NeurIPS 2020

SnapBoost: A Heterogeneous Boosting Machine

Review 1

Summary and Contributions: This paper proposes a boosting approach that - implements a Newton step at each iteration, - randomly chooses, at each iteration, a base learner among different classes, - is provably convergent - is specialized to the case when the base classifiers are decision trees of given depths and linear regressors, with a provided C++ implementation, called MixBoost. == Post-feedback Feedback taken into account, I stick to my score. Please be sure to take into account the remark on the 256 bins (i.e. state beforehand, at some point, that you work with a 8-bit representation).

Strengths: Strengths - an algorithmic strategy that allows the selection of base classifiers among different (structured) classes - a convergence proof of the algorithm, which subsumes existing results (those given in [31]) - numerical simulations

Weaknesses: Weaknesses: - the paper could gain of having a thorough discussion on the generalization properties of the proposed learning procedure (and if no gain, that should be stated as well); - is is not clear how (not) stringent is Assumption 3 regarding the hypothesis classes, whereas it is key for the results provided; in addition the finite class claim related to floating point arithmetic could be developed a bit more; - it is not clear to me what the main strength of MixBoost is: -- is it related to the computational savings? -- is it related to the generalization performances of the method? -- is it related to the use of Random Fourier Features? - regarding Random Fourier Feature: wouldn't an even accelerated method such as Fastfood (Le et al. 2013) preferable to the sampling proposed here?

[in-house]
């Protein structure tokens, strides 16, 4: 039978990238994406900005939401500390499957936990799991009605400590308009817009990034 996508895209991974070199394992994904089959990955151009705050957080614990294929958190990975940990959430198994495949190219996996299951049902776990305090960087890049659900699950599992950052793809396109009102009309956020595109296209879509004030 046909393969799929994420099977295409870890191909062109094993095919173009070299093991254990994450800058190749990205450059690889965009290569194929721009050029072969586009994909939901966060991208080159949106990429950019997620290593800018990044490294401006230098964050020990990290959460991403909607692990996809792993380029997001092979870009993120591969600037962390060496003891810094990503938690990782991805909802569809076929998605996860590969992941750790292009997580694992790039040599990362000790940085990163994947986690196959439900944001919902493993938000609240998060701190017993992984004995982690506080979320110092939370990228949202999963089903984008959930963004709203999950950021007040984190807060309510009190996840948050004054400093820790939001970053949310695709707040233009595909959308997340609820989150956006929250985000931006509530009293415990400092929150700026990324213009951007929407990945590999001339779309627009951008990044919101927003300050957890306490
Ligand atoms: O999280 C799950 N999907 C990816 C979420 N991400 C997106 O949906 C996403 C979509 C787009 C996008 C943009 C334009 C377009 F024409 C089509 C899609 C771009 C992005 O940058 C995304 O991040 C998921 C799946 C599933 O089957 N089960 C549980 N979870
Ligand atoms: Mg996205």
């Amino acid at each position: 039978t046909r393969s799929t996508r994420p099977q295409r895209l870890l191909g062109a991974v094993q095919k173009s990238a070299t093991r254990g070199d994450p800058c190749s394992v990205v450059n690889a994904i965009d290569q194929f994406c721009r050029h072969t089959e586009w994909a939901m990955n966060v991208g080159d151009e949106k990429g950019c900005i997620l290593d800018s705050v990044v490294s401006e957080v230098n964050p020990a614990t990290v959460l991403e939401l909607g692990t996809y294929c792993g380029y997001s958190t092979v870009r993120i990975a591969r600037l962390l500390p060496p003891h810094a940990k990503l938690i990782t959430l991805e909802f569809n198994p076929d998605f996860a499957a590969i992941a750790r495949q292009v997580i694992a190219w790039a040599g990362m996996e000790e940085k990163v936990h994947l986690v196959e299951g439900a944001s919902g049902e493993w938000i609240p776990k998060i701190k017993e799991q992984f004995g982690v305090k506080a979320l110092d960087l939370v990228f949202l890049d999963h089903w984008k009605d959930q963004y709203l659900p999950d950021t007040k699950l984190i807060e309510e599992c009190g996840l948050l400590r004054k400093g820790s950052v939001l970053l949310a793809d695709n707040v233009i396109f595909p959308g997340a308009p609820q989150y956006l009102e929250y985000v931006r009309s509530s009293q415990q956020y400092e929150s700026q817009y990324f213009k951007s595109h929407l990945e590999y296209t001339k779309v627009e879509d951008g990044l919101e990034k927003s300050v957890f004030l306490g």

Correctness: The claims made are correct, as far as I have checked them. Empirical methodology: it is correct, with the authors taking time to talk about statistical significance. There is a weird sentence: "The number of histogram bins h can be at most 256", where it is not clear why 256 should be the maximum number of bins.

Clarity: It is rather clearly written. Maybe, there is a lack of structure regarding the main ideas that have to be retained (cf. Mixboost and my remarks above).

Relation to Prior Work: There is a section devoted to the related work, section 1.1. (which could be unnumbered since there is no section 1.2).

Reproducibility: Yes

Additional Feedback: Dealing with Assumption 3 seems to be crux: the authors should explain how from a predefined family of base learners, a new class of models can be built that fulfill the requirement of Assumption 3. Typos: - line 117: b(x) -> b - line 223: samples from the Fourier transform of the Gaussian kernel -> random Gaussian vectors ?

Review 2

Summary and Contributions: In this paper the authors propose a general boosting method which relies on a multitude of learner classes in order to build the final classifier. The main method, coined HNBM, selects a single class at each iteration step and chooses the weak learner from that class. A practical ML tool MixBoost is derived from HNBM by fixing the learner classes (decision trees + a single linear model). Empirical results are provided showing the effectiveness of both HNBM and MixBoost.

Strengths: Combining several learner classes has been a common technique in practical boosting and ensemble methods in general, since it ensures a better diversity among the base classifiers, hence better performance. While the empirical results shown in this paper are not surprising to any ensemble learning practitioner, the strength of this work resides in providing a full theoretical setting for understanding and analyzing heterogeneous base learners. To the best of my knowledge, HNBM is the first framework that provides a clear theoretical insight on heterogeneous learners which englobes several learning paradigms, from heterogeneous data/attributes, to multi-view/multi-source learning. This by itself makes this contribution of significant interest for all the ML community. In particular, HNBM opens up several research questions (different probability mass functions, theoretical aspects of diversity in ensemble learning, etc.). A more practical contribution is MixBoost, which provides a powerful tool for heterogeneous boosting comparable to state of the art toolkits.